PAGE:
"Together we are stronger"

Stories from MSF's women leaders and changemakers

MSF celebrates the women that keep our programs running.

© 2020

Many women working with Doctors Without Borders/Médecins Sans Frontières (MSF) at our medical projects around the world have had to overcome huge barriers to reach the positions they hold today. They have faced down gender stereotypes, restrictive cultural norms, lack of access to education, and exclusion from opportunities.

These women are leaders, changemakers, role models, and advocates within the MSF movement and in their communities. They are challenging perceptions and expectations about women and raising their voices to ensure our medical programs are inclusive and accessible to everyone.

We asked women working with MSF to share their stories: the journeys they've taken, the challenges they've faced, and the advice they'd give to the next generation of leaders.

Fatmata Jebbeh Sumaila, midwife activity manager, South Sudan

Fatmata Jebbeh Sumaila worked with MSF as a midwife and midwife supervisor in her home country of Sierra Leone for 17 years

Fatmata Jebbeh Sumaila worked with MSF as a midwife and midwife supervisor in her home country of Sierra Leone for 17 years before taking on an international position working in Bangladesh and South Sudan. 

As a leader, I have to set an example for my team by doing the hands-on work as well as providing training for many junior staff in all aspects of sexual and reproductive health and sexual and gender-based violence care.

My message is that women need to encourage each other, share opportunities, and form a strong community of women by empowering each other... Together we are stronger.

I have faced challenges as a woman, such as men ignoring my opinions. I’ve overcome these challenges by being a good communicator and talking about the importance of equal rights and respect for all people and their ideas.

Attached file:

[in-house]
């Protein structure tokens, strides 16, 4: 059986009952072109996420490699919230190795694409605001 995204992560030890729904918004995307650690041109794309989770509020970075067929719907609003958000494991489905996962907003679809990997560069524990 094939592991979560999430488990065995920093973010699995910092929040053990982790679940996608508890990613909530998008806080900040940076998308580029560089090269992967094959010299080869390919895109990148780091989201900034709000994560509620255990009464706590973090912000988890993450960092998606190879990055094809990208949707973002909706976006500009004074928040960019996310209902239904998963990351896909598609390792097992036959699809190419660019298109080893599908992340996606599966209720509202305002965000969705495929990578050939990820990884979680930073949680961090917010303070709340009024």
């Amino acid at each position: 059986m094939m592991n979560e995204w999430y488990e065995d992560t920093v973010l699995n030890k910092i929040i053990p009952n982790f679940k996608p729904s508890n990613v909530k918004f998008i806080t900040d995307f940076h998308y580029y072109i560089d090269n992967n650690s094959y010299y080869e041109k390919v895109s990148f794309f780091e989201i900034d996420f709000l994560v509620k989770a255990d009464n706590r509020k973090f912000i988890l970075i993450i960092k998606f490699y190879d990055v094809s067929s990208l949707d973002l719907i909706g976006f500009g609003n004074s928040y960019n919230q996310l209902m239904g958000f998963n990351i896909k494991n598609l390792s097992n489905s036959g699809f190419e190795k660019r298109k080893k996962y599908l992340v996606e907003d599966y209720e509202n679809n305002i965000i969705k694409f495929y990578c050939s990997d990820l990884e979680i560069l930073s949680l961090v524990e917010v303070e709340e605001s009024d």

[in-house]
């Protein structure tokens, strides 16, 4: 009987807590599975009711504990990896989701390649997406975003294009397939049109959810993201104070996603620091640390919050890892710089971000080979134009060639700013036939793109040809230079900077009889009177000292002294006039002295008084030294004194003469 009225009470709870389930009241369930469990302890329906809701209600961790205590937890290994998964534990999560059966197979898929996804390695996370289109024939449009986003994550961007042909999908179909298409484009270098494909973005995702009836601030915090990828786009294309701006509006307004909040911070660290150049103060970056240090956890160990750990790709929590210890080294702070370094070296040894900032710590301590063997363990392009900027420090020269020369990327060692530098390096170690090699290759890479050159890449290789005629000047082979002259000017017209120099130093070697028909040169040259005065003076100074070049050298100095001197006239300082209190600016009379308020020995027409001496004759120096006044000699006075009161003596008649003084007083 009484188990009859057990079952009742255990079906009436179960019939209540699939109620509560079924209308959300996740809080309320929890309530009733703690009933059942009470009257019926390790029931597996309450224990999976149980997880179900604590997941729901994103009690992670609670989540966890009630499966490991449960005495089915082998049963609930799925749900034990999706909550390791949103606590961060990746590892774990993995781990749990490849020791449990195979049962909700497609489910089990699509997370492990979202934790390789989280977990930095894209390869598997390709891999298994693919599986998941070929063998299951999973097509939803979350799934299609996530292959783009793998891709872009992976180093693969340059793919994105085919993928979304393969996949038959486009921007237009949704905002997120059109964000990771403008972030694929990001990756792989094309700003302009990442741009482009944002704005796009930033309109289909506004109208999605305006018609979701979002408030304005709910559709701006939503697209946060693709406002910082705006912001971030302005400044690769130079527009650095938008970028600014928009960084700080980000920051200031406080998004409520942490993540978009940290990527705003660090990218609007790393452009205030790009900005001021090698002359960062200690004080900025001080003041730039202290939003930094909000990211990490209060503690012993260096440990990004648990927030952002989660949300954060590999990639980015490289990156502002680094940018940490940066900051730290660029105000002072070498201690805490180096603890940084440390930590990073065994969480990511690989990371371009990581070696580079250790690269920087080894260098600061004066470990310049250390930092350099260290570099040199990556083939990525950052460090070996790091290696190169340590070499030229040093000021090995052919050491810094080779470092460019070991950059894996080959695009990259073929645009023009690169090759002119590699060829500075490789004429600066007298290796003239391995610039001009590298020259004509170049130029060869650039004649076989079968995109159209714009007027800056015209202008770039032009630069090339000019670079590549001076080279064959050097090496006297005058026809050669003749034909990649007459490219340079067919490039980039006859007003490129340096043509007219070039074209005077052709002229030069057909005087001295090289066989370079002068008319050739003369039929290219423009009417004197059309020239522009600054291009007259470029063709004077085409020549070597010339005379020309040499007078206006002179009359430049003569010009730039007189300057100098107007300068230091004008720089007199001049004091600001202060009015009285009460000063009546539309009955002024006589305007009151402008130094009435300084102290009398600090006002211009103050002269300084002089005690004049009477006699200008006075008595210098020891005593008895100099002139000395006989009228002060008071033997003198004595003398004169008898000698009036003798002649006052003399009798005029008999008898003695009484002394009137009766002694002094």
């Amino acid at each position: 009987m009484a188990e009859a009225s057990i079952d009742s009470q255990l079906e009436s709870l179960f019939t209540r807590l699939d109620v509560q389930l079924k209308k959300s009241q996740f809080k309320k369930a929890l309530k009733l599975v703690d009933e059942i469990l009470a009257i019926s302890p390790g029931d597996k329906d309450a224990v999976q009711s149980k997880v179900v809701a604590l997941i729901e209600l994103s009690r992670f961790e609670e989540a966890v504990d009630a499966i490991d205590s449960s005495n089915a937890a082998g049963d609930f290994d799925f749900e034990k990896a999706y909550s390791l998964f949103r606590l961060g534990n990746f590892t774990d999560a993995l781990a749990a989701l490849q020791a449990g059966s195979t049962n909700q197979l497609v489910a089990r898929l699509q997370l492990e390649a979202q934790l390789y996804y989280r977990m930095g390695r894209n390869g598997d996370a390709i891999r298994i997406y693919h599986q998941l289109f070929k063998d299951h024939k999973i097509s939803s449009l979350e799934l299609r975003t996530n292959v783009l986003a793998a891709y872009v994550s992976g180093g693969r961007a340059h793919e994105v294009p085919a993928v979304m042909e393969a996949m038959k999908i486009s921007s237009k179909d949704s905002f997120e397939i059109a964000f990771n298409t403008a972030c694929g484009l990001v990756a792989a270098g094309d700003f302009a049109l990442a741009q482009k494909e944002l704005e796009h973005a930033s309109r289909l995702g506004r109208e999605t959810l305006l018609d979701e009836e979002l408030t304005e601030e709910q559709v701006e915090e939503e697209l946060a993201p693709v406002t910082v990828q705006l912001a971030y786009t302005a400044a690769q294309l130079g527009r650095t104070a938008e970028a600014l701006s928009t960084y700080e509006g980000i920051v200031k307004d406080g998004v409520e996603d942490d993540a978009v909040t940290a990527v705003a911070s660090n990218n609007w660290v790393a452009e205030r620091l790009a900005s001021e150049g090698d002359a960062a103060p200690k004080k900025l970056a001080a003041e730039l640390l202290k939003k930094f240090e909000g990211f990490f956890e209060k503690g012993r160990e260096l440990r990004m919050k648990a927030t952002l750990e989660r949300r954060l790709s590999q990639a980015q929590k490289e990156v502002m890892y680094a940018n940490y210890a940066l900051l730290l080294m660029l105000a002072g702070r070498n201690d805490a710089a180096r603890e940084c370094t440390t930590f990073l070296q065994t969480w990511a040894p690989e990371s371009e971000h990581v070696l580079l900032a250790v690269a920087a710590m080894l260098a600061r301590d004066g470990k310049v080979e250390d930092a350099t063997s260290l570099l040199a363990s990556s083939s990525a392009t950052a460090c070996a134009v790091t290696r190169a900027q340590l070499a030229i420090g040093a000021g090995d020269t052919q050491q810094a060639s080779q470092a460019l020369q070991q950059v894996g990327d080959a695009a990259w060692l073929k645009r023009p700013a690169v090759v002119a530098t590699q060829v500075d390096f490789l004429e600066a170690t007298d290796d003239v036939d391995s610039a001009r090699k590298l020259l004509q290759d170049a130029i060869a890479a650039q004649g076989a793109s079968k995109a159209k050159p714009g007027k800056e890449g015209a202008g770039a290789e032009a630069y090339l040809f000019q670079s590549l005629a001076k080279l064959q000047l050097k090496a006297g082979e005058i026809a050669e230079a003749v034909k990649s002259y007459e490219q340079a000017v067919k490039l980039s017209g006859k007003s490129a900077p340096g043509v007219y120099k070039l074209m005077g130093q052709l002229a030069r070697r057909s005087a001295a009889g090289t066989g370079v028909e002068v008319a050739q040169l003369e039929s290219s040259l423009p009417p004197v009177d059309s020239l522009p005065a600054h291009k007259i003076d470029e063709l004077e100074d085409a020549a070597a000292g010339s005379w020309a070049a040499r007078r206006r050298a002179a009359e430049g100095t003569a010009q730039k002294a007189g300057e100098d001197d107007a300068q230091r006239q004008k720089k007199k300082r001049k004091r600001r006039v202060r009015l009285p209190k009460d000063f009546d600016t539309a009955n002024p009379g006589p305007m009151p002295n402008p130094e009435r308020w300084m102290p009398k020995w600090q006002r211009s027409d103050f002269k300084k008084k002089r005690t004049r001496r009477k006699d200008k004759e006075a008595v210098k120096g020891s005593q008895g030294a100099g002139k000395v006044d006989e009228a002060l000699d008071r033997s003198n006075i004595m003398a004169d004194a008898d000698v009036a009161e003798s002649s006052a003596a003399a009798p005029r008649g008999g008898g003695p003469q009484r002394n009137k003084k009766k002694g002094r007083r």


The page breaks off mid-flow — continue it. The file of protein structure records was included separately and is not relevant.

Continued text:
I have inspired my staff by telling them the story of how I became a midwife. Now, some are even in school studying midwifery and registered nursing. 

My message is that women need to encourage each other, share opportunities, and form a strong community of women by empowering each other.  If you are a woman in a leadership position, recruit other women and provide training opportunities for women. Together we are stronger.

Shorouq Madmouj, social worker, Palestinian Territories

Shorouq Madmouj is a social worker with MSF in Nablus, the Palestinian Territories. She is visually impaired, but has not let that stop her from providing much needed assistance to her community.

Nur Bar Binti Islam, mental health community case worker, Malaysia

Nur Bar Binti Islam is a Rohingya woman who arrived in Malaysia from Myanmar at the age of six. She faced many challenges related to her safety and protection, and never had access to formal education. Today, she volunteers with MSF.

Nur Bar Binti Islam is a Rohingya woman who arrived in Malaysia from Myanmar at the age of six. She faced many challenges related to her safety and protection, and never had access to formal education. Today, she volunteers with MSF.

The scope of my work is to assist survivors of sexual violence who need mental health support and medical care. I support mostly women and girls—some of them victims of human trafficking. I come to know most of the people I assist through phone calls because I am very close with the community. I ask them to come to the MSF clinic in Butterworth where we will sit down for a conversation on what they are going through, their condition, needs, and capacity. 

Leadership means becoming the voice of women who have been oppressed—becoming the energy, becoming the power for other women who really need humanitarian aid.

If the survivors need counseling, I will refer them to the mental health team. If they need medical care, I will refer them to the MSF doctor. If they need shelter or any other support, I will refer them to the relevant departments.

To me, leadership means becoming the voice of women who have been oppressed—becoming the energy, becoming the power for other women who really need humanitarian aid. I do not only support women, but anyone who needs help.

In the fight to become a leader, you have to be strong, mentally and physically, to face all the challenges and dangers. This strength will carry you forward in your community, and future generations. My reminder to women out there: We have to be strong and independent. We need to have skills, a little bit of education—only then we can help ourselves.

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